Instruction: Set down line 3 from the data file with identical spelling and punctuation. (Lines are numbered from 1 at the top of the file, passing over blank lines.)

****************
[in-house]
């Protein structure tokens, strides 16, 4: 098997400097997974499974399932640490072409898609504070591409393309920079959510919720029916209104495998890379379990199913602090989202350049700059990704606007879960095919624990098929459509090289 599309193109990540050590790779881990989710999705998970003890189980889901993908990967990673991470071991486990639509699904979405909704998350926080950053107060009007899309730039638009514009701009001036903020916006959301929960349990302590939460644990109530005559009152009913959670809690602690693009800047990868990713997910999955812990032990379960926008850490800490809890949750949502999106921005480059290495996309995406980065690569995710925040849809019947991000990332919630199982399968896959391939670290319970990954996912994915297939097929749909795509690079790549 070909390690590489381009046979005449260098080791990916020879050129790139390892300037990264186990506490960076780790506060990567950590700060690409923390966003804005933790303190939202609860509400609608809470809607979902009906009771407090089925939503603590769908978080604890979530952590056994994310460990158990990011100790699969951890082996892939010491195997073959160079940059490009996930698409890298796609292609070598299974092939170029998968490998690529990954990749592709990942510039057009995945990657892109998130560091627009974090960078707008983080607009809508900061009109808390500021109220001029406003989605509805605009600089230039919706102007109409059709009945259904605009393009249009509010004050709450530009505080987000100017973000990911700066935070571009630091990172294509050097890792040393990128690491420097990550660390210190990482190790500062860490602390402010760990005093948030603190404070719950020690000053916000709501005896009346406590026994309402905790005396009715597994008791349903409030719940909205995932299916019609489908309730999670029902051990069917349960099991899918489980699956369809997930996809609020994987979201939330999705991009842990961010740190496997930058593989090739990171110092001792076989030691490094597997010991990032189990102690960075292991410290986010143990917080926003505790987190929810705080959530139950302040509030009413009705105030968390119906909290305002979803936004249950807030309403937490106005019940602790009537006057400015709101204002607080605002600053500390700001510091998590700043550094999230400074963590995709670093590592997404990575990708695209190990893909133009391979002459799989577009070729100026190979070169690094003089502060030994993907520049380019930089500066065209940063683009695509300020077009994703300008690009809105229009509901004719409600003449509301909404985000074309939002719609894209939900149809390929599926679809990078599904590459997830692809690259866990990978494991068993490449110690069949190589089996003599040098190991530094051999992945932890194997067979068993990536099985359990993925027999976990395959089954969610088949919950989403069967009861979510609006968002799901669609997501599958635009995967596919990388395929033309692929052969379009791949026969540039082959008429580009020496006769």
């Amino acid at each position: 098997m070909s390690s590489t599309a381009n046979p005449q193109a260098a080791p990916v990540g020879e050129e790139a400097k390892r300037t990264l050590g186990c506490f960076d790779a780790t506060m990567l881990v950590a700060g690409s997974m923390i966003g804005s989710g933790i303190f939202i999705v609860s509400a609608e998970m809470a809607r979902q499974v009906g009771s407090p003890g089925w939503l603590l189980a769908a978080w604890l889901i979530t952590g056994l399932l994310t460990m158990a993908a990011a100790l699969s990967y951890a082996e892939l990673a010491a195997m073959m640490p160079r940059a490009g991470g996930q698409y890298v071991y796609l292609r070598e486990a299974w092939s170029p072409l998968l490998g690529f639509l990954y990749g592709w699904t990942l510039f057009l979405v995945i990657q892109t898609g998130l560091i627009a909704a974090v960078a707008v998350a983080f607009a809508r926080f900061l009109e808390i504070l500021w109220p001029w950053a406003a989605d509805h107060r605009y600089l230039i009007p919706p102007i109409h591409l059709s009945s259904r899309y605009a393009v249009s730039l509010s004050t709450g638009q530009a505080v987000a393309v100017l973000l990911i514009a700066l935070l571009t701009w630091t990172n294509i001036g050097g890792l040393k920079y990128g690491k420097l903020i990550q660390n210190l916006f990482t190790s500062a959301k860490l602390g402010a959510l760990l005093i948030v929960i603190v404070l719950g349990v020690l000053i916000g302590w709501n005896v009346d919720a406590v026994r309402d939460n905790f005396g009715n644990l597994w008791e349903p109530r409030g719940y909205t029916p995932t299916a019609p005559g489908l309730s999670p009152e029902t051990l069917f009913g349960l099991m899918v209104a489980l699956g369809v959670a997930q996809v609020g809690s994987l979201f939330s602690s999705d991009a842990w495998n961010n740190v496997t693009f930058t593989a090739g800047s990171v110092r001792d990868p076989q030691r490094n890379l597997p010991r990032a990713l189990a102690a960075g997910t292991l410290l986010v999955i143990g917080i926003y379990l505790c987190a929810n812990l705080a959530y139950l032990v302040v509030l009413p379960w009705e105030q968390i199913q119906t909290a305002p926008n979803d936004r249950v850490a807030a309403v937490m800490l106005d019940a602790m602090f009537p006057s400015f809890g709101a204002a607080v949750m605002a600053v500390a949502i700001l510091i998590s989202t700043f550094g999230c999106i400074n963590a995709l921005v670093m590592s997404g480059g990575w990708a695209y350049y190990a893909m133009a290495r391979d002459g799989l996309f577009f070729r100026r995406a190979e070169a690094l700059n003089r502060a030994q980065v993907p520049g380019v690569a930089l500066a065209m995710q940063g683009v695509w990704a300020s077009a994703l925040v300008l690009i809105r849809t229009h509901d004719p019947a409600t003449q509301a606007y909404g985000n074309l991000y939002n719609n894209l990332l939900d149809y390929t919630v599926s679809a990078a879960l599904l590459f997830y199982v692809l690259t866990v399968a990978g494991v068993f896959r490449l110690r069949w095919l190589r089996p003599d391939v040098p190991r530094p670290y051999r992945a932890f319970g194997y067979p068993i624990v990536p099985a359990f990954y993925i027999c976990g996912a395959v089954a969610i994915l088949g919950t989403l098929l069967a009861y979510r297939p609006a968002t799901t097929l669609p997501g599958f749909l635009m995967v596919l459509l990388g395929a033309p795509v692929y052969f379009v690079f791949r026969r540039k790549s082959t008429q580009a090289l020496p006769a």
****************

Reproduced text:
């Amino acid at each position: 098997m070909s390690s590489t599309a381009n046979p005449q193109a260098a080791p990916v990540g020879e050129e790139a400097k390892r300037t990264l050590g186990c506490f960076d790779a780790t506060m990567l881990v950590a700060g690409s997974m923390i966003g804005s989710g933790i303190f939202i999705v609860s509400a609608e998970m809470a809607r979902q499974v009906g009771s407090p003890g089925w939503l603590l189980a769908a978080w604890l889901i979530t952590g056994l399932l994310t460990m158990a993908a990011a100790l699969s990967y951890a082996e892939l990673a010491a195997m073959m640490p160079r940059a490009g991470g996930q698409y890298v071991y796609l292609r070598e486990a299974w092939s170029p072409l998968l490998g690529f639509l990954y990749g592709w699904t990942l510039f057009l979405v995945i990657q892109t898609g998130l560091i627009a909704a974090v960078a707008v998350a983080f607009a809508r926080f900061l009109e808390i504070l500021w109220p001029w950053a406003a989605d509805h107060r605009y600089l230039i009007p919706p102007i109409h591409l059709s009945s259904r899309y605009a393009v249009s730039l509010s004050t709450g638009q530009a505080v987000a393309v100017l973000l990911i514009a700066l935070l571009t701009w630091t990172n294509i001036g050097g890792l040393k920079y990128g690491k420097l903020i990550q660390n210190l916006f990482t190790s500062a959301k860490l602390g402010a959510l760990l005093i948030v929960i603190v404070l719950g349990v020690l000053i916000g302590w709501n005896v009346d919720a406590v026994r309402d939460n905790f005396g009715n644990l597994w008791e349903p109530r409030g719940y909205t029916p995932t299916a019609p005559g489908l309730s999670p009152e029902t051990l069917f009913g349960l099991m899918v209104a489980l699956g369809v959670a997930q996809v609020g809690s994987l979201f939330s602690s999705d991009a842990w495998n961010n740190v496997t693009f930058t593989a090739g800047s990171v110092r001792d990868p076989q030691r490094n890379l597997p010991r990032a990713l189990a102690a960075g997910t292991l410290l986010v999955i143990g917080i926003y379990l505790c987190a929810n812990l705080a959530y139950l032990v302040v509030l009413p379960w009705e105030q968390i199913q119906t909290a305002p926008n979803d936004r249950v850490a807030a309403v937490m800490l106005d019940a602790m602090f009537p006057s400015f809890g709101a204002a607080v949750m605002a600053v500390a949502i700001l510091i998590s989202t700043f550094g999230c999106i400074n963590a995709l921005v670093m590592s997404g480059g990575w990708a695209y350049y190990a893909m133009a290495r391979d002459g799989l996309f577009f070729r100026r995406a190979e070169a690094l700059n003089r502060a030994q980065v993907p520049g380019v690569a930089l500066a065209m995710q940063g683009v695509w990704a300020s077009a994703l925040v300008l690009i809105r849809t229009h509901d004719p019947a409600t003449q509301a606007y909404g985000n074309l991000y939002n719609n894209l990332l939900d149809y390929t919630v599926s679809a990078a879960l599904l590459f997830y199982v692809l690259t866990v399968a990978g494991v068993f896959r490449l110690r069949w095919l190589r089996p003599d391939v040098p190991r530094p670290y051999r992945a932890f319970g194997y067979p068993i624990v990536p099985a359990f990954y993925i027999c976990g996912a395959v089954a969610i994915l088949g919950t989403l098929l069967a009861y979510r297939p609006a968002t799901t097929l669609p997501g599958f749909l635009m995967v596919l459509l990388g395929a033309p795509v692929y052969f379009v690079f791949r026969r540039k790549s082959t008429q580009a090289l020496p006769a």